Glycosyltransferase

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Glycosyltransferases are an abundant, ubiquitous group of </span>enzymes involved in the catalysis of glycosidic bond formation. There are many different types of glycosyltransferases, explaining the fact that 1-2% of gene products are glycosyltransferases. The variety of glycosyltransferase is necessary because it must be specific to both the donor and acceptor molecules involved in the reaction and the type of glycosidic bond produced [1]

These enzymes are classified into 97 different families [2] according to amino acid sequence similarities. Despite the proteins’ differences in primary structure their tertiary structures are more conserved with common three-dimensional folds [3].

Glycosidic bonds form between simple sugars to form more complex carbohydrate structures called polysaccharides or oligosaccharides. The sugar to be added to the growing carbohydrate structure is in the form of an activated sugar nucleotide. This is where the sugar is bonded to a diphosphate nucleotide and it is called the glycosyl donor. The glycosyl acceptor can be a carbohydrate, a Serine, Threonine or Asparagine residue of a protein to produce a glycoprotein, a lipid to produce a glycolipid or a nucleic acid [4].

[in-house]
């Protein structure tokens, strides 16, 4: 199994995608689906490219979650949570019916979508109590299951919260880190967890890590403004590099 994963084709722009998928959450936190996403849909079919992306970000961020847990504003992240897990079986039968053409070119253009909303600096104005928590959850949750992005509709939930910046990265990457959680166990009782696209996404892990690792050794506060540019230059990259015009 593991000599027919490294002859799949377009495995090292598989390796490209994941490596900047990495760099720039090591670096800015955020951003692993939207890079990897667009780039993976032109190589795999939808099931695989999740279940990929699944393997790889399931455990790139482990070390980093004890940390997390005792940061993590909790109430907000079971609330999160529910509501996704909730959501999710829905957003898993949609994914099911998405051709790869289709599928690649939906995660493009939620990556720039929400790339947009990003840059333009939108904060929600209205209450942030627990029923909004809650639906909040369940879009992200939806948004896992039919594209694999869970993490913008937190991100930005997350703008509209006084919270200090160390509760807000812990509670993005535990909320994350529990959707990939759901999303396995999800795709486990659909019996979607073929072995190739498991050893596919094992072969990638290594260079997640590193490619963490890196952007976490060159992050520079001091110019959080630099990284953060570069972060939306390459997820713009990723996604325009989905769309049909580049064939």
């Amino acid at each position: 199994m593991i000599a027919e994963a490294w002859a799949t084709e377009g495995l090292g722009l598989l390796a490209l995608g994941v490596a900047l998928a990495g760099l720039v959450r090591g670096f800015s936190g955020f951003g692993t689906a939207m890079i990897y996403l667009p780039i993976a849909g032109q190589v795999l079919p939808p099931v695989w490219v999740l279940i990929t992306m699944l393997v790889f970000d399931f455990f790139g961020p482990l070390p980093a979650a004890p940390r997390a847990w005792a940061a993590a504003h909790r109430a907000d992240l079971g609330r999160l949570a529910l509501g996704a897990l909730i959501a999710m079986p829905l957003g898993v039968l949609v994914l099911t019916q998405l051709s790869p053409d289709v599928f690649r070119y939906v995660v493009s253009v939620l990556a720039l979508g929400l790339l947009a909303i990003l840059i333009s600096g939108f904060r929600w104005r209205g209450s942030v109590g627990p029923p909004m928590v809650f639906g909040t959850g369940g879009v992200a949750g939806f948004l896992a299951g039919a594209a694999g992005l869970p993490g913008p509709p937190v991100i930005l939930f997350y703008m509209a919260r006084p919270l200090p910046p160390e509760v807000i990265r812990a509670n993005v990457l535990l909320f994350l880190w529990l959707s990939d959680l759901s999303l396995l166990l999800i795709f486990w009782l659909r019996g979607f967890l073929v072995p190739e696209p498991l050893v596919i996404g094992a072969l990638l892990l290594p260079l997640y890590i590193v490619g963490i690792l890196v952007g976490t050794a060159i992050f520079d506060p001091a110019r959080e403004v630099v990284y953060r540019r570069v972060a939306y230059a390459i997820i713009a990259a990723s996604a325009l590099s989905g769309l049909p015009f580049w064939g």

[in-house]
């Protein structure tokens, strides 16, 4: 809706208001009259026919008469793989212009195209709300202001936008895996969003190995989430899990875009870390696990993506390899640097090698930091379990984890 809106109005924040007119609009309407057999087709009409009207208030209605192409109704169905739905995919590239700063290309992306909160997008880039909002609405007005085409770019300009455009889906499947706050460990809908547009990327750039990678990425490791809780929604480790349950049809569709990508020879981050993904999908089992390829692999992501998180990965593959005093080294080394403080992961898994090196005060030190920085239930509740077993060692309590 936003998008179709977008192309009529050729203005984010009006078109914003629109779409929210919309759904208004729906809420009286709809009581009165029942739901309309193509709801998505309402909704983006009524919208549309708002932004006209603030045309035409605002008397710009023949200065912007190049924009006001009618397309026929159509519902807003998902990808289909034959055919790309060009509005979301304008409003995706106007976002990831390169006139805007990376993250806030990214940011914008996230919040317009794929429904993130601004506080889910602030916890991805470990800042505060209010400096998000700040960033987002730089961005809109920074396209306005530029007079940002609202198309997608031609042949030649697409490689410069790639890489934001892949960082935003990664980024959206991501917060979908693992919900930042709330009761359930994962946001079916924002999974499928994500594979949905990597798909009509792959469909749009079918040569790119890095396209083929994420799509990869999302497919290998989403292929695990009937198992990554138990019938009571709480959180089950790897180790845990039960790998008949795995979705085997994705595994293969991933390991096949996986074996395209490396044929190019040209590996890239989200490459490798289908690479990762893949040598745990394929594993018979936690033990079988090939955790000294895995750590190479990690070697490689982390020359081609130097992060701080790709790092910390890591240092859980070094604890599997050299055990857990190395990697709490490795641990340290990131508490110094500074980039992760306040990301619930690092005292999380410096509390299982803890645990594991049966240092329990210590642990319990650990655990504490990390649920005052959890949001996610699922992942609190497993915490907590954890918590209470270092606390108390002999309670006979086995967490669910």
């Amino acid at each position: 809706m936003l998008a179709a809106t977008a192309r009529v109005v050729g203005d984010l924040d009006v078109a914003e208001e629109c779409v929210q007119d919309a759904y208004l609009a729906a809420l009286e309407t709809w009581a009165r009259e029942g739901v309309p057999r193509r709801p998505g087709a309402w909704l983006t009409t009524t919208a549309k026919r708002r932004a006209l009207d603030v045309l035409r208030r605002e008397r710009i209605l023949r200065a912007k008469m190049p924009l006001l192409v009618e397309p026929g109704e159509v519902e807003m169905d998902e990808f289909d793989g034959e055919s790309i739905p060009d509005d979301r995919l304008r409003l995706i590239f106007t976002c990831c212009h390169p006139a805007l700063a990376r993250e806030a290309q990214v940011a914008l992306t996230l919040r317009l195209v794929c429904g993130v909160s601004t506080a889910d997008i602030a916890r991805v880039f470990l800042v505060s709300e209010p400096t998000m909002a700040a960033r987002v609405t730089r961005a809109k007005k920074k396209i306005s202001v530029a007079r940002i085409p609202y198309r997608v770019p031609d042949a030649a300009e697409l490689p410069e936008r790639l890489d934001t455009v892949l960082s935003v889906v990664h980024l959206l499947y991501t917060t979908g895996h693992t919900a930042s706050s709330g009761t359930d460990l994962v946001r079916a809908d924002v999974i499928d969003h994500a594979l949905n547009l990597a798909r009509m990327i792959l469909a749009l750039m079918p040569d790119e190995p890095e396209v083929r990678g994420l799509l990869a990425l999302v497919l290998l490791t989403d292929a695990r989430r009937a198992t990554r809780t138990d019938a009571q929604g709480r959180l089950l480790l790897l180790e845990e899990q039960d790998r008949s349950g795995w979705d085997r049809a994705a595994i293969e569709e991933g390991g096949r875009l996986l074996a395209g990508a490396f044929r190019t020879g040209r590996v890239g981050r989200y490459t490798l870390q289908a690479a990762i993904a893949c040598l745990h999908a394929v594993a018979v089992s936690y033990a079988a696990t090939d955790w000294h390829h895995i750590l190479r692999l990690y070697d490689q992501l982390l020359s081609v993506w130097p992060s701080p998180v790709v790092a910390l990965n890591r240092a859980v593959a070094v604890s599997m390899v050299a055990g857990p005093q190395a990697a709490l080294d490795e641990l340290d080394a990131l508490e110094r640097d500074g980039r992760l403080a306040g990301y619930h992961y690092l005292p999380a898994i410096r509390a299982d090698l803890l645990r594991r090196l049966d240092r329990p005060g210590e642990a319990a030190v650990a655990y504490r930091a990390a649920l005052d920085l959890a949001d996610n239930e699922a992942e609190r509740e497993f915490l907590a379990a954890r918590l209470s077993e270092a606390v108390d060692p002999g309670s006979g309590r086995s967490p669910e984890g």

Glycosyltransferase involvement in determining blood groups

There are four human blood groups: A, B, O and AB. The antigen, an oligosaccharide, carried on the surface of erythrocytes, determines this. These antigens are part of the immune system’s recognition mechanism. Cells carrying the wrong antigen will be recognised as foreign and destroyed.

Everyone possesses the core O antigen but some inherit alleles, which encode different glycosyltransferases. These glycosyltransferases add specific sugars to the core O antigen, giving the blood groups A (N-acetylgalactosamine is added through an α-1, 3-glycosidic bond) or B (galactose is added through an α-1, 3-glycosidic bond).

Blood group O is caused by a recessive allele, which carries a mutation, resulting in the premature termination of translation. This non-functional gene product explains why homozygous recessive individuals possess only the core O antigen. The alleles encoding the glycosyltransferases giving rise to blood groups A and B are dominant to the O allele but co-dominant to one another. This means inheritance of both alleles encoding the glycosyltransferases for A and B antigens results in the blood type AB. A and B antigens are both present on the surface of erythrocytes [5].

References

  1. Berg J.M., Tymoczko and Stryer L. (2012). Biochemistry 7th Edition, p. 345. Basingstoke: W. H. Freeman and Company.
  2. CAZY, Carbohydrate Active Enzyme. 'GlycosylTransferase family classification' (2014). www.cazy.org/GlycosylTransferase.html [Last accessed 24/11/14]
  3. Breton C., Lanka s., Jeanneau C., Koca J. and Imberty A. (2005). 'REVIEW Structures and mechanisms of glycosyltransferases' Glycobiology vol. 16, no. 2, p. 29R.
  4. Berg J.M., Tymoczko and Stryer L. (2012). Biochemistry 7th Edition, p. 345. Basingstoke: W. H. Freeman and Company.
  5. Berg J.M., Tymoczko and Stryer L. (2012). Biochemistry 7th Edition, p. 345. Basingstoke: W. H. Freeman and Company.
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